From innocent participant to dedicated organizer by Martijn Bergsma

Context of Author

Almost four years ago (2010), I set up an organization in the Netherlands called JUB, up to now, we have organized five international trainings, a couple of local actions.




Almost four years ago (2010), I joined a youth exchange in Italy, as a direct result of that experience I set up an organization in my country, the Netherlands. Up to now, we have organized five international trainings, a couple of local actions and there is much much more still to come. All our activities are based on non-formal learning and intercultural learning.

Story in Full

Back in 2010, via another student I saw an online message: “Would you like to join an international youth exchange in Bari, Italy?” I did not really know what it was supposed to be, but I checked the location of Bari and saw that it was located on the coast. It started to get interesting. Reading on: “70% travel reimbursement … conflict management … intercultural learning”. Still I did not know what kind of youth congress I should expect out there, but it was quite cheap and you could already see the beach in my eyes. Well, off I went, with a friend of mine, who also showed interest.

Arriving: we met a lot of people of our own age and immediately we had conversations about our lives, the differences and the commonalities. In the beginning we were a little bit shy because of the language, suddenly we had to speak English. But everybody was in the same situation and we tried to make the best of it. The exchange was with about 30 other young people from all over Europe and would last 7 days. I was surprised we had ‘sessions’ outside in the shade, in a circle of chairs. The participants were challenged with brain storms, discussions, games, and of course energizers. My friend and I felt a bit stupid sometimes, but everybody joined in and we found out that the energizers helped to build a good atmosphere, a good working environment. The educational games were mostly based on knowledge that was already in the group and worked to build on it. Teamwork was most essential and everybody agreed quickly that we should take extra care of the process. Throughout we were acquiring certain knowledge and skills. The whole group wanted everybody to be involved.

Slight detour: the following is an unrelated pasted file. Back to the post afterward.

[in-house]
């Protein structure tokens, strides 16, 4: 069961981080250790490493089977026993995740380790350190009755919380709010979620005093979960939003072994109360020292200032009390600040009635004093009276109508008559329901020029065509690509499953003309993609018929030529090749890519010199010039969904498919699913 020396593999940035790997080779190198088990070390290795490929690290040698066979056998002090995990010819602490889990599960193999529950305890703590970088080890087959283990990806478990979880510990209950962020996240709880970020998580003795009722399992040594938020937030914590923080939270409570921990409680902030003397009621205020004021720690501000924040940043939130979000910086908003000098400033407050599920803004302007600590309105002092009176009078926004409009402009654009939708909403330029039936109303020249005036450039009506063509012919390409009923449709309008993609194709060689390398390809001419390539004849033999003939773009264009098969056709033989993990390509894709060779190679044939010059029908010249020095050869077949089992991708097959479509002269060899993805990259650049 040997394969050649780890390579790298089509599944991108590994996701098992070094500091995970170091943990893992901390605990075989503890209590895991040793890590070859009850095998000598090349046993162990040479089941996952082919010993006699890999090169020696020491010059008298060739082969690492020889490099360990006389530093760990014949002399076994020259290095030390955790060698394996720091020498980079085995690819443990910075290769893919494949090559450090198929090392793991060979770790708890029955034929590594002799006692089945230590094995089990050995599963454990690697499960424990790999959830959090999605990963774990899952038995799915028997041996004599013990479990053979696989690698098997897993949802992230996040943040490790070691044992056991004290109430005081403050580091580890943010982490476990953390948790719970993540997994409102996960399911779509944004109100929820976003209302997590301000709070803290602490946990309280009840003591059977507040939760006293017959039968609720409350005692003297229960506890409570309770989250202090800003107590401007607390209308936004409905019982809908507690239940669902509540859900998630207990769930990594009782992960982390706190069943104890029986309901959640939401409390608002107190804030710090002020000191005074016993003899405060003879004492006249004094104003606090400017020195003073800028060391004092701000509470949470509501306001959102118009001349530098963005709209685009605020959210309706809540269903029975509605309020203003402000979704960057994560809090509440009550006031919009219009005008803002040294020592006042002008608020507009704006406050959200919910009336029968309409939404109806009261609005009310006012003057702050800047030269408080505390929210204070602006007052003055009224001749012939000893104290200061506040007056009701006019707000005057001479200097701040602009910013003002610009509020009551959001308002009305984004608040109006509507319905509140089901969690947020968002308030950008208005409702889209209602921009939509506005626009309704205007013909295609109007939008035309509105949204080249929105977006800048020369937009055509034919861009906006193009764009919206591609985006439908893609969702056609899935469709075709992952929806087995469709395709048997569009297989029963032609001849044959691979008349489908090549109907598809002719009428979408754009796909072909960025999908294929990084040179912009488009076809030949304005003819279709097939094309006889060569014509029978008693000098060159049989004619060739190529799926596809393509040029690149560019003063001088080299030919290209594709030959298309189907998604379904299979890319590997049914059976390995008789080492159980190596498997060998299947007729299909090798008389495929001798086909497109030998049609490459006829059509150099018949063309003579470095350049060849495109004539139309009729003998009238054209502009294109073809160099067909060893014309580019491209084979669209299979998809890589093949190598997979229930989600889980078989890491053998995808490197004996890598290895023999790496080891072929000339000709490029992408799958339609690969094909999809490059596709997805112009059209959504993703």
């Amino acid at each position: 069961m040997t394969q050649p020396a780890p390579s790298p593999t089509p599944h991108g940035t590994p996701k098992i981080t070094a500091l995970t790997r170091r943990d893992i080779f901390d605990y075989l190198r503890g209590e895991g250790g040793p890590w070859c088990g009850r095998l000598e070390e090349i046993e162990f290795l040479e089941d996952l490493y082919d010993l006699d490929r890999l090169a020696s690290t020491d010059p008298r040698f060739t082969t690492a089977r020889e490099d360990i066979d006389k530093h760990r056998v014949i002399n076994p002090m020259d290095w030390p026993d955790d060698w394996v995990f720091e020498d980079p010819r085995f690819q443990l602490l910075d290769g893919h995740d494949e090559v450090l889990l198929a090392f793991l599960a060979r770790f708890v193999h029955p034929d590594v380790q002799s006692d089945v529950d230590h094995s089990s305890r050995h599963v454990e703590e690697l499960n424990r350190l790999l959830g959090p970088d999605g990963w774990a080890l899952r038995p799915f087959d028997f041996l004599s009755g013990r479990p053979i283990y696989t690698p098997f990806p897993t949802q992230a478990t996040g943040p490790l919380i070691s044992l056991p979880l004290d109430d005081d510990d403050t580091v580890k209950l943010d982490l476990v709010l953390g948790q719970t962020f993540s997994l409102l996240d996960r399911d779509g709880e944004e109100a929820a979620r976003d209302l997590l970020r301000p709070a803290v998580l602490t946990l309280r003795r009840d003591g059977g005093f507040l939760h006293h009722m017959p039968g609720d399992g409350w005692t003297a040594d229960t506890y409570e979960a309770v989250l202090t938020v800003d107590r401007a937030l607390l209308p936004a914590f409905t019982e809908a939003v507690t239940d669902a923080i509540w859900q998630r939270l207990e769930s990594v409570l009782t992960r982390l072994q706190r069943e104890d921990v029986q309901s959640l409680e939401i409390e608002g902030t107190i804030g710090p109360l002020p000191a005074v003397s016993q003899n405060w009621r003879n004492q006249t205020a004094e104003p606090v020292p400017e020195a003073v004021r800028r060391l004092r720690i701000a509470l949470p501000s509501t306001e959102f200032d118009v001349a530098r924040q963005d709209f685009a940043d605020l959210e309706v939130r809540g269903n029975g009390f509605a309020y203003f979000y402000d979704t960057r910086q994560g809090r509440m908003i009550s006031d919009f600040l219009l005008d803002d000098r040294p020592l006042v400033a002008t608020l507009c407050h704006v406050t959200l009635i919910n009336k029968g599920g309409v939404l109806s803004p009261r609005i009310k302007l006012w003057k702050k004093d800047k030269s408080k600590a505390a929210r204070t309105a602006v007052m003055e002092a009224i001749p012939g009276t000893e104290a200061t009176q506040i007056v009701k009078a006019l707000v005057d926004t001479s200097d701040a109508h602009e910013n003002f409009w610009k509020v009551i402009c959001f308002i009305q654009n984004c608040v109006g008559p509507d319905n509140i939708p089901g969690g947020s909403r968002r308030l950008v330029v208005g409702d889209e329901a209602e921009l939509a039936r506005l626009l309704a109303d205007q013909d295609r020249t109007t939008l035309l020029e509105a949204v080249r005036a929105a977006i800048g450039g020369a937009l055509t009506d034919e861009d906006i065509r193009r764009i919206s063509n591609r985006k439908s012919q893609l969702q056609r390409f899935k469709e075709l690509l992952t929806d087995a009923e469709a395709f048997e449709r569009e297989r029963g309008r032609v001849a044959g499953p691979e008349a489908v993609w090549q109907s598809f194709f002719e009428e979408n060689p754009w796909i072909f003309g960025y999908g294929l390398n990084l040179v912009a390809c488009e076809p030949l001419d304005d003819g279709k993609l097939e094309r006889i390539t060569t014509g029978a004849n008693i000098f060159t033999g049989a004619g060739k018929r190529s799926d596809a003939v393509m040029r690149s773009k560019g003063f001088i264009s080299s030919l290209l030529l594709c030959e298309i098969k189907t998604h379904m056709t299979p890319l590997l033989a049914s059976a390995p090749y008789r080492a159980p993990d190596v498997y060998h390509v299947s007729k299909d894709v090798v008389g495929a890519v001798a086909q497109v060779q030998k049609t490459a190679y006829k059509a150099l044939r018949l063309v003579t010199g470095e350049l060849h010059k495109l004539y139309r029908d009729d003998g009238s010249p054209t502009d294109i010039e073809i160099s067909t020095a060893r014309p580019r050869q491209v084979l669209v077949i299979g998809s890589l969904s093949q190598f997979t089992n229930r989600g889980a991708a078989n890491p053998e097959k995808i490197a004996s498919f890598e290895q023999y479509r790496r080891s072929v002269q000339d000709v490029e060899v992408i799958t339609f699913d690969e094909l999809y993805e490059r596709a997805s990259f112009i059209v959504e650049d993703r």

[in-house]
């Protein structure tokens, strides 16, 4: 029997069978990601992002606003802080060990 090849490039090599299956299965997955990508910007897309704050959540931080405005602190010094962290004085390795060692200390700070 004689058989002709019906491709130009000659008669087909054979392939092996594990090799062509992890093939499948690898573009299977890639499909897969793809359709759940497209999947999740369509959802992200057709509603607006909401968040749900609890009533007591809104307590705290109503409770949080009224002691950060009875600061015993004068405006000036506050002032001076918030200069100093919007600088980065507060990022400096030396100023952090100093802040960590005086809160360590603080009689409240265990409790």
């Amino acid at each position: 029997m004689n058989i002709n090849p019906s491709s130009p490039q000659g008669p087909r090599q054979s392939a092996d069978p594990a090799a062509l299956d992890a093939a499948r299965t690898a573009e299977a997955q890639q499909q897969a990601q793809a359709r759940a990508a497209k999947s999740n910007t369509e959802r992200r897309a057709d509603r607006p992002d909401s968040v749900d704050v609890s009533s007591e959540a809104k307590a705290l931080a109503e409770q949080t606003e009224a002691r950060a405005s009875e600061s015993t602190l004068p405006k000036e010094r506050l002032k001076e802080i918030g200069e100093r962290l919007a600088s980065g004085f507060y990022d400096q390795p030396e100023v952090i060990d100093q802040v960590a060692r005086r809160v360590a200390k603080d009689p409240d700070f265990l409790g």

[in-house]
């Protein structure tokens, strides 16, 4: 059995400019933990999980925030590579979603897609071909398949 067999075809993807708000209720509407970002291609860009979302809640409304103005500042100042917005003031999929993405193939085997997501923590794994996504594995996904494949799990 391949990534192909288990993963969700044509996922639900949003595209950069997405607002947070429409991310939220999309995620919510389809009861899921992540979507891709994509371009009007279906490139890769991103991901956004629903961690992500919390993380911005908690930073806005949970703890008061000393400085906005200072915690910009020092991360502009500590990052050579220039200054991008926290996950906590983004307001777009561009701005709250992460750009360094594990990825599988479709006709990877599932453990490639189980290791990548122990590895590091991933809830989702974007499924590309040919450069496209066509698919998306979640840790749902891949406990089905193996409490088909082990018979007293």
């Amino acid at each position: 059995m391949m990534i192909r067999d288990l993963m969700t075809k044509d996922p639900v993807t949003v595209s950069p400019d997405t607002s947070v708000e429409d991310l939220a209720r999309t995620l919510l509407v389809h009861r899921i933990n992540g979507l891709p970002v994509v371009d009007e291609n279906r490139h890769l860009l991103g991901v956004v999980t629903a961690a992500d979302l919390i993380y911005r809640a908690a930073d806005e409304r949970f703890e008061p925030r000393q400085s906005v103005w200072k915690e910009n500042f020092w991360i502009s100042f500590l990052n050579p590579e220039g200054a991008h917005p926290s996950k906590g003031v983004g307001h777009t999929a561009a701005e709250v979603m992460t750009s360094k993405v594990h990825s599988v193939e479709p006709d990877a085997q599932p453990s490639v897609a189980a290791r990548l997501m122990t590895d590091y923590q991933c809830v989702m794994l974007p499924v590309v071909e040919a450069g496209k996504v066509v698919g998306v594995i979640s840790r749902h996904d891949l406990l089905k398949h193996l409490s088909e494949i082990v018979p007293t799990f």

Meanwhile, after challenging workshops there was also time for relaxing on the beach. During evening times we organized our own parties, which I still remember. Perhaps the best was the ‘Intercultural Evening’, in which we shared stories, songs, dances, drinks and snacks from our countries. It was having fun and learning at the same time. When I was back, I saw this as a key element of what I experienced. Even months after the project, I was still thinking about what exactly had happened to me, it was all such a new and great experience.

Back home I decided I should try to pass on this experience. The organizers of the exchange were prepared to help me. I planned to organize a training, with two other students. To organize it, we would need a grant. In order to receive that grant we would need a bank account. And the bank requested to do business with a legal entity, so a couple of weeks later we were at a notary to officially establish our organization. It is called Jongeren voor Uitwisseling en Begrip (JUB), meaning literally Youth for Exchange and Understanding. We received our first fund and with the help of professional trainers we organized our first training, which was successful.

I continued to develop ideas for new projects with JUB. I want to see exploration on the meaning of democracy in our daily lives, how do we behave towards the other, what is our knowledge of prejudices, human rights and conflict transformation… Via the projects of JUB I hope to contribute to an open and critical society that involves everybody.